On November 11th, Kiplinger mentioned in their Economic Forecast for 2017 that they projected the 10-year Treasury Bond Rate would remain at 2.1%, until the end of 2016. However, this past week we saw it rise to 2.34%. Erin Lantz, vice president of mortgages for Zillow Group, is quoted as saying, “There is a flight to safety of assets outside the U.S.,” in response to the jump in yields for the 10-year Treasury Bonds.  Kiplinger had projected in their economic forecast we should see the 10-year Treasury note yielding around 2.5 by the end of 2017, with the average 30-year fixed rate mortgage moving upward toward 4.3%, and 15-year fixed rates around 3.6%. These are economic indicators we will need to monitor closely in upcoming days.

Until we know more know about the policy proposals President-Elect Trump will bring to the table, there may be a sustained increase level of uncertainty mirrored in interest rate levels. Erin Lantz stressed patience for home buyers, “Consumers considering buying or refinancing now should stay patient, as we’ll likely see rates stabilize once markets find a new equilibrium.”  Freddie Mac’s chief economist, Sean Becketti, surmised that those who were waiting to see what interest rates were going to do will jump off the fence, under certain circumstances, “If rates stick at these levels, expect a final burst of home sales and refinances as ‘fence sitters’ try to beat further increases, then a marked slowdown in housing activity.”

The Wall Street Journal surveyed 57 economists between November 9th and 11th, asking for their forecast for 2017 and beyond. The average forecasts delivered by this group for growth, inflation and interest rates – in both 2017 and 2018 – all reported slight upward movement, when compared to their survey responses given before the election in October. Many of the responding economists added the caveat that their estimates were tentative. “Anyone who tells you they absolutely know what will happen under a Trump presidency is probably lying,” said Megan Greene, chief economist at Manulife Asset Management. There is definite concern regarding White House missteps, and the potential for trade wars to erupt. A number of economists continue to worry about a decline in business investment. Robert Dietz, chief economist at the National Association of Home Builders shared, “Uncertainty on major policy issues limits hiring and investment decisions.” Across the board, however, the economist respondents to the WSJ survey estimate about a 1 in 5 chance of dipping into recession within the next 12 months. These replies are a slight decline when compared to data collected over the past three months, but are up from 14% a year ago.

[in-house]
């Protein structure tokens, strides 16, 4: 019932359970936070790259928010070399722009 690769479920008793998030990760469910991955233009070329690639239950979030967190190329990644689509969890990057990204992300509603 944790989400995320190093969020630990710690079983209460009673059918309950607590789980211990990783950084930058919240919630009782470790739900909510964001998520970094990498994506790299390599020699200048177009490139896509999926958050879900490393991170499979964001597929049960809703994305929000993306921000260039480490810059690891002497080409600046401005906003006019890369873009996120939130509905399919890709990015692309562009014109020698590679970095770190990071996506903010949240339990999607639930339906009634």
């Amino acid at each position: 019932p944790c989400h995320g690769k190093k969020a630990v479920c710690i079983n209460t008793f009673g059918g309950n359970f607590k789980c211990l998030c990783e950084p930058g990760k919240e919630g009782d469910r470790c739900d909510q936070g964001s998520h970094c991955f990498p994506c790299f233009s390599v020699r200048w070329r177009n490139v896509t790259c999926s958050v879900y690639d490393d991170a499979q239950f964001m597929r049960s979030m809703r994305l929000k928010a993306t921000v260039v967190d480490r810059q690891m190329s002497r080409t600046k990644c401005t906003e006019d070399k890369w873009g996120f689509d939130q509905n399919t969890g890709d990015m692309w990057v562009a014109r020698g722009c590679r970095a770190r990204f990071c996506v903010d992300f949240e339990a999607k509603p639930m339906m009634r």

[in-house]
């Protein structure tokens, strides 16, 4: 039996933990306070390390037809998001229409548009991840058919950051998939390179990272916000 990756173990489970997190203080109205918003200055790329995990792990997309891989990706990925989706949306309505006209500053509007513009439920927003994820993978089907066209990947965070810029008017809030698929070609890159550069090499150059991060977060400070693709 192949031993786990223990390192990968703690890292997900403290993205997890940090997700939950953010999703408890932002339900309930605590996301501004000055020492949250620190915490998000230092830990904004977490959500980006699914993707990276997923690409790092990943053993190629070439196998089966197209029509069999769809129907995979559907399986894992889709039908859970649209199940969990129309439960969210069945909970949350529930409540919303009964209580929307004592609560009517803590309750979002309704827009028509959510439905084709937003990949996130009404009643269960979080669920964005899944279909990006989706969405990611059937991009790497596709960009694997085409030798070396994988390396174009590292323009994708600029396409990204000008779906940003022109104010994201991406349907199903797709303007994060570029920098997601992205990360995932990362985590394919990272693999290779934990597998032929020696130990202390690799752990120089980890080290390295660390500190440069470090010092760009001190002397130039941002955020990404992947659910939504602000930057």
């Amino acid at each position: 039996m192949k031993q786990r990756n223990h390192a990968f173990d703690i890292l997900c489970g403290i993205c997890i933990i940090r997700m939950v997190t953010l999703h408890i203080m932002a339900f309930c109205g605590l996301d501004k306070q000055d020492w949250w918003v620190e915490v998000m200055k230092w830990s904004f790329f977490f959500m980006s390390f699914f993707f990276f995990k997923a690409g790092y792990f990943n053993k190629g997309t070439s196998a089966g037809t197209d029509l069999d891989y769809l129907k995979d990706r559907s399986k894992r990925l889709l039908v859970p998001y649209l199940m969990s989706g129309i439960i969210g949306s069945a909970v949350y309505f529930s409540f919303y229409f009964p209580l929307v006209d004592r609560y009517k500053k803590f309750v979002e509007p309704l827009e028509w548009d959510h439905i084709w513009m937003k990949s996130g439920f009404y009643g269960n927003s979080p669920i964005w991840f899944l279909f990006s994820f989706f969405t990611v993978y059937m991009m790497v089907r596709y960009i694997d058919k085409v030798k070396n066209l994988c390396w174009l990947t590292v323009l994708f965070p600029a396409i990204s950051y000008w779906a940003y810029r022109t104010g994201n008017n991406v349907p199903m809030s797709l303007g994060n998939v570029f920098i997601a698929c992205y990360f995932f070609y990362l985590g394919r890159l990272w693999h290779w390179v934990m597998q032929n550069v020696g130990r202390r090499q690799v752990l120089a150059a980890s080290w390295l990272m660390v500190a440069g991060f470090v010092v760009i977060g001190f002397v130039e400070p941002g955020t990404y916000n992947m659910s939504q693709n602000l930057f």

We’ll have to be patient, as Erin Lantz suggested, until we see more concrete policy language from the Trump transition team. Continue to keep in mind how low our interest rates are now – they are historically low, and on par year-over-year. If you have any questions regarding interest rates, and the current state of our housing market, let’s schedule a time to talk. Please email me at marianne@windermere.com.

photo credit: pixabay

Posted on November 22, 2016 at 1:32 pm
Marianne Parks | Category: Economic Trends | Tagged , , , , , , ,